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Which exercises encourage coordination?
Q: I have a healthy 5-month-old boy who loves toys with bright colors and noises. He is learning to use basic, large motor skills now—for example, rolling over and playing while sitting unsupported. How can I help him to incorporate meaningful and useful exercise into his life? I want to find out about exercises/activities that will encourage him to develop the muscle and coordination he will need to accomplish appropriate developmental skills.
A: Dear Elizabeth, all babies develop at different rates. Some babies start walking at around 9 months, while others may not start until they are almost 14 months; and yet, all that difference is within the normal range.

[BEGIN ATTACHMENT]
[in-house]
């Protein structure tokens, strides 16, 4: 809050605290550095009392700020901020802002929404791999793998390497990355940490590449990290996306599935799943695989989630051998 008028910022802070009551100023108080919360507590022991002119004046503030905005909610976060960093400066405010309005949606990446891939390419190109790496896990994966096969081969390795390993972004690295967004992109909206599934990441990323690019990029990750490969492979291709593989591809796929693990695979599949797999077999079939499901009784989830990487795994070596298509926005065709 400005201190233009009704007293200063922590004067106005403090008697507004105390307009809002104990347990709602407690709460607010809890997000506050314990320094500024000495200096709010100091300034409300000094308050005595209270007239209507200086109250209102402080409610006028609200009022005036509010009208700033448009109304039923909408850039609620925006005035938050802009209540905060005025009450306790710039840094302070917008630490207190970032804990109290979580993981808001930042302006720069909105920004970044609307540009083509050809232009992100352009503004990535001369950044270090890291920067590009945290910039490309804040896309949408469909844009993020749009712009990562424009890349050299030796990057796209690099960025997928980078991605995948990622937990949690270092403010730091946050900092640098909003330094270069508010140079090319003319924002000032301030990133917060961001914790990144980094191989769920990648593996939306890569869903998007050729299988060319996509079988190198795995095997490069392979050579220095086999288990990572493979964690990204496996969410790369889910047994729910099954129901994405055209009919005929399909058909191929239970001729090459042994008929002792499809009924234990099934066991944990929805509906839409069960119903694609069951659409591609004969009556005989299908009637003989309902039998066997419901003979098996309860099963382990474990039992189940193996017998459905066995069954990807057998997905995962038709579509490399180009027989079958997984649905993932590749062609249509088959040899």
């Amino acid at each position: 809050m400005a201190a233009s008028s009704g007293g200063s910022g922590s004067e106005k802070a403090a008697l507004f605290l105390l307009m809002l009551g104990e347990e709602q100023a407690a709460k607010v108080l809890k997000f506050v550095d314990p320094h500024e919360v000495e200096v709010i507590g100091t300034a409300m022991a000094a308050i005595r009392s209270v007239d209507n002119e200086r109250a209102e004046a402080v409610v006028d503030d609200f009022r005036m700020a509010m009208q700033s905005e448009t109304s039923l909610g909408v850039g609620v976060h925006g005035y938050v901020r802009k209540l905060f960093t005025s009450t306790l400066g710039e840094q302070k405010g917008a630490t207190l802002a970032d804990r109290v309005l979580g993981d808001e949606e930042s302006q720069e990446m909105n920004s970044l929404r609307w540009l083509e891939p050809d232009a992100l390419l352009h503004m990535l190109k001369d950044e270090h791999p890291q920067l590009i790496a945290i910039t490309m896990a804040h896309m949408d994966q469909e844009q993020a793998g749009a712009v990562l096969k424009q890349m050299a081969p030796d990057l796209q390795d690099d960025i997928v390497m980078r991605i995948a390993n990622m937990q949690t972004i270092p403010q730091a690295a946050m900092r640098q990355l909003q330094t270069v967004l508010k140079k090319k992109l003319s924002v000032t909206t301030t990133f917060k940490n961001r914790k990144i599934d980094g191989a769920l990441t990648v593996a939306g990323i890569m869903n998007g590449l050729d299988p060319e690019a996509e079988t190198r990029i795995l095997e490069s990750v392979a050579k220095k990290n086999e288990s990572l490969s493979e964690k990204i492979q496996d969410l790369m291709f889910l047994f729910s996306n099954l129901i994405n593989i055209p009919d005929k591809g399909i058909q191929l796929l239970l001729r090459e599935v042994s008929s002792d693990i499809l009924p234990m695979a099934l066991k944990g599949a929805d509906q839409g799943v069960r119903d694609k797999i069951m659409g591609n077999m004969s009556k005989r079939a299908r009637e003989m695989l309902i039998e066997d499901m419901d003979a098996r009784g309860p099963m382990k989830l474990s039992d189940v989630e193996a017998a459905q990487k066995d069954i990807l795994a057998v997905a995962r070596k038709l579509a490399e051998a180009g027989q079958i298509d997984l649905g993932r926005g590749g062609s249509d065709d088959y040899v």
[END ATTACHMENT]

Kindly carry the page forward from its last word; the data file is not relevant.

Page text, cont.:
For babies developing within the normal range, there is no need to do special exercises to encourage physical development. One of the best ways for you to help your son develop the muscle and coordination he will need to accomplish appropriate developmental skills, is to provide him with opportunities to practice his newly acquired skills. First, make sure the environment in which he plays is baby-proof and safe for him to explore. Being there to encourage and support your son's emerging physical skills, while allowing him to experience the trial-and-error of doing it by himself, are important in developing his self-confidence and problem-solving skills. When he begins to show signs he is getting ready to crawl, you might encourage that physical skill by providing toys that move away just a little when touched, so your son will be motivated to go after them. Or, when your son begins to pull himself up to a standing position and shows signs he is ready to try to walk, you could provide toys that support him and encourage him to take those first steps.
Kathleen Alfano Ph.D., Former Director of Child Research at Fisher-Price®